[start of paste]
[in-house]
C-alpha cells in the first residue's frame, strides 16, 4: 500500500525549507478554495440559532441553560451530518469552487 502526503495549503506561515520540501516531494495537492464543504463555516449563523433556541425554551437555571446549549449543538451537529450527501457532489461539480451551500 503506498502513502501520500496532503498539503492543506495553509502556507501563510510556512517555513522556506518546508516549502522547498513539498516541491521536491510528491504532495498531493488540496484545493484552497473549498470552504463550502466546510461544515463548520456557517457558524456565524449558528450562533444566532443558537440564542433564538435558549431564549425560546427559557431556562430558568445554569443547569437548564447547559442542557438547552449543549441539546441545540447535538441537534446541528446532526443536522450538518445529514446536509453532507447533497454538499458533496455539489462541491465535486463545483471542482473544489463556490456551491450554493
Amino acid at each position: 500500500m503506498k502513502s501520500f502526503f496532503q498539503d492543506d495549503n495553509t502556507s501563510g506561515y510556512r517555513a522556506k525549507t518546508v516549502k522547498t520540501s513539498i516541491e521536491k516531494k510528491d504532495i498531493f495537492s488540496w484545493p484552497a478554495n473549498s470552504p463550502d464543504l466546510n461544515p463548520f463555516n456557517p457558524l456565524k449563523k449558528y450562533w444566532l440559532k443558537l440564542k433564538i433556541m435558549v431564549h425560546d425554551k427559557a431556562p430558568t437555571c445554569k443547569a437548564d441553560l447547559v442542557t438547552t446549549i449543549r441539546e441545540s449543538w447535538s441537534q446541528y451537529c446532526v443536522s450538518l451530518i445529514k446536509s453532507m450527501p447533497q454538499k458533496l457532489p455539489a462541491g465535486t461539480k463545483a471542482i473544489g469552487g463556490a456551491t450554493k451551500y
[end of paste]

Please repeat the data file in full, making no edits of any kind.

[in-house]
C-alpha cells in the first residue's frame, strides 16, 4: 500500500525549507478554495440559532441553560451530518469552487 502526503495549503506561515520540501516531494495537492464543504463555516449563523433556541425554551437555571446549549449543538451537529450527501457532489461539480451551500 503506498502513502501520500496532503498539503492543506495553509502556507501563510510556512517555513522556506518546508516549502522547498513539498516541491521536491510528491504532495498531493488540496484545493484552497473549498470552504463550502466546510461544515463548520456557517457558524456565524449558528450562533444566532443558537440564542433564538435558549431564549425560546427559557431556562430558568445554569443547569437548564447547559442542557438547552449543549441539546441545540447535538441537534446541528446532526443536522450538518445529514446536509453532507447533497454538499458533496455539489462541491465535486463545483471542482473544489463556490456551491450554493
Amino acid at each position: 500500500m503506498k502513502s501520500f502526503f496532503q498539503d492543506d495549503n495553509t502556507s501563510g506561515y510556512r517555513a522556506k525549507t518546508v516549502k522547498t520540501s513539498i516541491e521536491k516531494k510528491d504532495i498531493f495537492s488540496w484545493p484552497a478554495n473549498s470552504p463550502d464543504l466546510n461544515p463548520f463555516n456557517p457558524l456565524k449563523k449558528y450562533w444566532l440559532k443558537l440564542k433564538i433556541m435558549v431564549h425560546d425554551k427559557a431556562p430558568t437555571c445554569k443547569a437548564d441553560l447547559v442542557t438547552t446549549i449543549r441539546e441545540s449543538w447535538s441537534q446541528y451537529c446532526v443536522s450538518l451530518i445529514k446536509s453532507m450527501p447533497q454538499k458533496l457532489p455539489a462541491g465535486t461539480k463545483a471542482i473544489g469552487g463556490a456551491t450554493k451551500y